The Red Marquis, The Redheaded Girl, and the Red Mist
When my father arrived at the accident scene, I was huddled in the back of Mom’s Nissan King Cab 4×4, head between my knees, just about managing not to cry. My sixteenth birthday present, a slick, five-speed Datsun/Nissan 200SX hatchback, was broken nearly in half and skewed across the middle of Ponset Street. The parked car I’d hit, a Nissan Stanza, had been launched up the curb, past two houses, coming to rest in the lawn of the third house down. We didn’t know to call it drifting back then. We called it powersliding, and I’d been determined to master it on my first legal day behind the wheel. I’d been doing nearly sixty miles an hour, full opposite lock, in some vague control of the two-tone Datsun, when I realized that it was legal to park a car right where I was headed, and that somebody had done so.
The old man appeared in the window of Mom’s truck. I couldn’t look at him.
“You okay?” he inquired.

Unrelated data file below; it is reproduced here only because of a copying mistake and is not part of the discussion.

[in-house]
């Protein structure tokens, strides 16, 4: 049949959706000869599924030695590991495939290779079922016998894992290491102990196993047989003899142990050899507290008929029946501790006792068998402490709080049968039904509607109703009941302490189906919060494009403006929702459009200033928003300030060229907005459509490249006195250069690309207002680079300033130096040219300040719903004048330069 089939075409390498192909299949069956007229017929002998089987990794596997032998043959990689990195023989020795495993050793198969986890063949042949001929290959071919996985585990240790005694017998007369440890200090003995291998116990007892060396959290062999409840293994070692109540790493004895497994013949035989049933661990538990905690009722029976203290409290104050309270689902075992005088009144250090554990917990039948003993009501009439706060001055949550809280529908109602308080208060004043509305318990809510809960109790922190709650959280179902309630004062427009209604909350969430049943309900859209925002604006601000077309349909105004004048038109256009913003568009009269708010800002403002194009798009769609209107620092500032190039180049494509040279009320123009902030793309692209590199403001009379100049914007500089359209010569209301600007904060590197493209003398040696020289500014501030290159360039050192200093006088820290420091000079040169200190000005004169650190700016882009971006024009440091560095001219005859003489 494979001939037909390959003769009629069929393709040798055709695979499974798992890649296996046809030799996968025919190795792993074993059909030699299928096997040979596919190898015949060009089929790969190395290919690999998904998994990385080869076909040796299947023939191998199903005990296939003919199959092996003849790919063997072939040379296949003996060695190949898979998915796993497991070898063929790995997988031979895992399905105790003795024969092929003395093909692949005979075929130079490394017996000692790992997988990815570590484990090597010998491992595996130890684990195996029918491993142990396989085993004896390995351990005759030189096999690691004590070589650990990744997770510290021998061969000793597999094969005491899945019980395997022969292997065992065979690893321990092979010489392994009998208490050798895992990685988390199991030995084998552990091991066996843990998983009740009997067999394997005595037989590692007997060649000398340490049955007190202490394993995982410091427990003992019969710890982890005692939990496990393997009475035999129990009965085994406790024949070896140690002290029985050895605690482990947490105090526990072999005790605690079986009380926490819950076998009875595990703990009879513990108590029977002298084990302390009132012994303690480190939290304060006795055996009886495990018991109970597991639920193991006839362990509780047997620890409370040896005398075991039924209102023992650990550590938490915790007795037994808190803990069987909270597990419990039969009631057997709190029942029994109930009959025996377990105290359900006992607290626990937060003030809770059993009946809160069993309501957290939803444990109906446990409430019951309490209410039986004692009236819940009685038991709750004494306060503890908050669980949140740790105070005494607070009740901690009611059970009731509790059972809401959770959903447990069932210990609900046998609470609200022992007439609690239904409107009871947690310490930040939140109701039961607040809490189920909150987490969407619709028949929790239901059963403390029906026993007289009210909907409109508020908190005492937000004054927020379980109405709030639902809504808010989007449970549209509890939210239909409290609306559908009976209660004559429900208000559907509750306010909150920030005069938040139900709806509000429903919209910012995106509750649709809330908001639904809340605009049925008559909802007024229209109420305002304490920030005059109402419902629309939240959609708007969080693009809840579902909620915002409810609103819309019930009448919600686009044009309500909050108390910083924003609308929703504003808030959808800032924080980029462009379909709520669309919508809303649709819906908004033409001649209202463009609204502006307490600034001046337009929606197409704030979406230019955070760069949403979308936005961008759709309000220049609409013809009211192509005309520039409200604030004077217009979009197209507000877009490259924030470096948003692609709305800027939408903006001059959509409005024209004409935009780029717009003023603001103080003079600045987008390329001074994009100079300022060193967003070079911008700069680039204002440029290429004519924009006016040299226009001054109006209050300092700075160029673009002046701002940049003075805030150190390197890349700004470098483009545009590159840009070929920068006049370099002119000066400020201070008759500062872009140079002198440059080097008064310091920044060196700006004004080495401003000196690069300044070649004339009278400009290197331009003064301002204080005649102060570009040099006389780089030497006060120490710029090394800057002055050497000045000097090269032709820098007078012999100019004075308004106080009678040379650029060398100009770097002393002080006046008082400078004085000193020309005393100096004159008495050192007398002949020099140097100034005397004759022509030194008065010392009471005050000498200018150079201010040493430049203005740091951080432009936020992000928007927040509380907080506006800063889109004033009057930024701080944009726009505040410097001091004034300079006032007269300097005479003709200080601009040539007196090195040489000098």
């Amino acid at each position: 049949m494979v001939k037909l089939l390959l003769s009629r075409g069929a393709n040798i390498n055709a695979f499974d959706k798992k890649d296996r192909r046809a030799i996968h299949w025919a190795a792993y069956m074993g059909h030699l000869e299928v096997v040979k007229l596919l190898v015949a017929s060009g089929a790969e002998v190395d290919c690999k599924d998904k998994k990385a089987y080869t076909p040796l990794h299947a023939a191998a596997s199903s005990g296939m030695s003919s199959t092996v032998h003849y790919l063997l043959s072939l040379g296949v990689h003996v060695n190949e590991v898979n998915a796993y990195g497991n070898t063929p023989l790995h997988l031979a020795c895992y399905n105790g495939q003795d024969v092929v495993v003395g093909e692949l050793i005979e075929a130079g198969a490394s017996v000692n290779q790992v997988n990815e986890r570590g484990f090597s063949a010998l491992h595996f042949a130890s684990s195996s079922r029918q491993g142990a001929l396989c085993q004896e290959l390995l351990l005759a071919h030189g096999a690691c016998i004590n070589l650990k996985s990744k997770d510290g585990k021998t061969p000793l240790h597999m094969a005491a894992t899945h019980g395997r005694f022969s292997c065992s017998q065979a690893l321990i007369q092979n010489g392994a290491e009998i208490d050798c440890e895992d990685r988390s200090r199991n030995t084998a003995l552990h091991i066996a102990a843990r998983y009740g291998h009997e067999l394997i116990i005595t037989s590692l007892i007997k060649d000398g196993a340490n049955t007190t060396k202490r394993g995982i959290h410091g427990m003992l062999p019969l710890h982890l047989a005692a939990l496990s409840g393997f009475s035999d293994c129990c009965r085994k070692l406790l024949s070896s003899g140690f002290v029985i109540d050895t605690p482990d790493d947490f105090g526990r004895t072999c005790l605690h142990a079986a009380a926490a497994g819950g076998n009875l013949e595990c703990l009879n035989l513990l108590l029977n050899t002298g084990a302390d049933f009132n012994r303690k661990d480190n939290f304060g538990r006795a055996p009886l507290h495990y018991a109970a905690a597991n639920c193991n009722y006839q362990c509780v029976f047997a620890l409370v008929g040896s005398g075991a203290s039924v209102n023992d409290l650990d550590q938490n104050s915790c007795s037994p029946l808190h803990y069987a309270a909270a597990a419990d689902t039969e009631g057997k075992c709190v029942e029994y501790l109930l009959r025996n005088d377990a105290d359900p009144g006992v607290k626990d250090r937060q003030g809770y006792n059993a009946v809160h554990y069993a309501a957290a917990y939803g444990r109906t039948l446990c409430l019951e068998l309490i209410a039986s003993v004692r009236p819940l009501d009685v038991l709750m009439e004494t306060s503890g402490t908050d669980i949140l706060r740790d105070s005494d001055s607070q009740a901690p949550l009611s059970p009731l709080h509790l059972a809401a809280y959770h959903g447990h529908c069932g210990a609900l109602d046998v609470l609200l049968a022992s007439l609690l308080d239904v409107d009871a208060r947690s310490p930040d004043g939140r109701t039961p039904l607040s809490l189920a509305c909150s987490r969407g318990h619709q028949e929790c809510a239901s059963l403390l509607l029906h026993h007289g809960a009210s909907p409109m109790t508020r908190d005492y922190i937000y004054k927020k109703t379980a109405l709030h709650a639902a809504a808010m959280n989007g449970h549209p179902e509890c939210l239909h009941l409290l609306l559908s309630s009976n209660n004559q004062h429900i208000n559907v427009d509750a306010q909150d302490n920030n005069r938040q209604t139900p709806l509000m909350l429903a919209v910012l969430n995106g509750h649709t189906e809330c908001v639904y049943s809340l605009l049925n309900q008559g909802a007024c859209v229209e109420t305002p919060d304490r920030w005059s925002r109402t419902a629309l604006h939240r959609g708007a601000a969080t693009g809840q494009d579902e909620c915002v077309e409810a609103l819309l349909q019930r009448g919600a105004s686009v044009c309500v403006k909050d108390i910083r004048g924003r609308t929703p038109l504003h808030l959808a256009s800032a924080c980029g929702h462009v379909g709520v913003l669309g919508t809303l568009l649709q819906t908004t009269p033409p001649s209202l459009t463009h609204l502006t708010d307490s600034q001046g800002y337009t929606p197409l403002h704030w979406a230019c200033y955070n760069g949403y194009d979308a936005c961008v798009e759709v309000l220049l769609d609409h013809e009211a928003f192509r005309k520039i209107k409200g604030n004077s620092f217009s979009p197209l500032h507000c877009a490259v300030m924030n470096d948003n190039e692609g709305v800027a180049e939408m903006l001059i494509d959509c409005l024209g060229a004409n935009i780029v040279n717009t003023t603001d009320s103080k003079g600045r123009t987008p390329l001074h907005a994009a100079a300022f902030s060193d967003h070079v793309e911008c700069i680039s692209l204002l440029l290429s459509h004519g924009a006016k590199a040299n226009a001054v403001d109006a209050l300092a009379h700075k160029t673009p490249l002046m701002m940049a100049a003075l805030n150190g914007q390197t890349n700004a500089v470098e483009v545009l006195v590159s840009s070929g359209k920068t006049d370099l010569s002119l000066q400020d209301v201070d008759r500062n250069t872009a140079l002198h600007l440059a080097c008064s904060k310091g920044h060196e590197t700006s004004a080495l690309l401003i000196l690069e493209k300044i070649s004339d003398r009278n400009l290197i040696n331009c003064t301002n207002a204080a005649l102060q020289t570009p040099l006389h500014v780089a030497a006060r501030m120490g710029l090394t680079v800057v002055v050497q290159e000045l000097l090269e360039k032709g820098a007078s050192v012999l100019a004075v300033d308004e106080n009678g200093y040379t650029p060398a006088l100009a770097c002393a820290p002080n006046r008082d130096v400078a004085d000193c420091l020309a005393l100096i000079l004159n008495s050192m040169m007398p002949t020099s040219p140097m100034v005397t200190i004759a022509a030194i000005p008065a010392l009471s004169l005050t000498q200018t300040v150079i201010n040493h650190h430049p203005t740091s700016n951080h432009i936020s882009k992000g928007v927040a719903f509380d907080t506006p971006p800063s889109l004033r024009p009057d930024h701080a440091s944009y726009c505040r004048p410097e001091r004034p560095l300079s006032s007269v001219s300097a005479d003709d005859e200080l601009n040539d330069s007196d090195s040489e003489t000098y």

“Yes, Sir.” There was a pause.
“Don’t expect to drive again. No time soon.”
“No, Sir, I don’t.” And, in fact, it was a year and a half later before I got another car. That car was a 1980 Marquis Brougham Coupe. Blood red on the inside and out. White Landau roof. Two thousand, two hundred, and ninety-nine dollars was what Dad paid. There wasn’t a straight panel on the car, and it ran down the road as crooked as the dealer who called it “a clean, two-owner example.” Maybe we got ripped off, but without the Marquis I wouldn’t have known Tanya.
Panther Appreciation Week: Wheelbase Wackiness, Wixom Wistfulness
In the magical half-fortnight festival of full-size Fords known to all and sundry as Panther Appreciation Week, the most fortuitous things can occur for the True Believers. The obstacles before our durable front suspensions are laid low and the rough path is made smooth before the live axles of our minds, which is how I found myself rolling through New York Tuesday afternoon in a 2010 Town Car Signature L.
“Something happened a few years ago,” my driver, Leo, said. “They ain’t as good as they was.”
“I can explain why,” I said, and I meant it. But first, a word about wheelbase.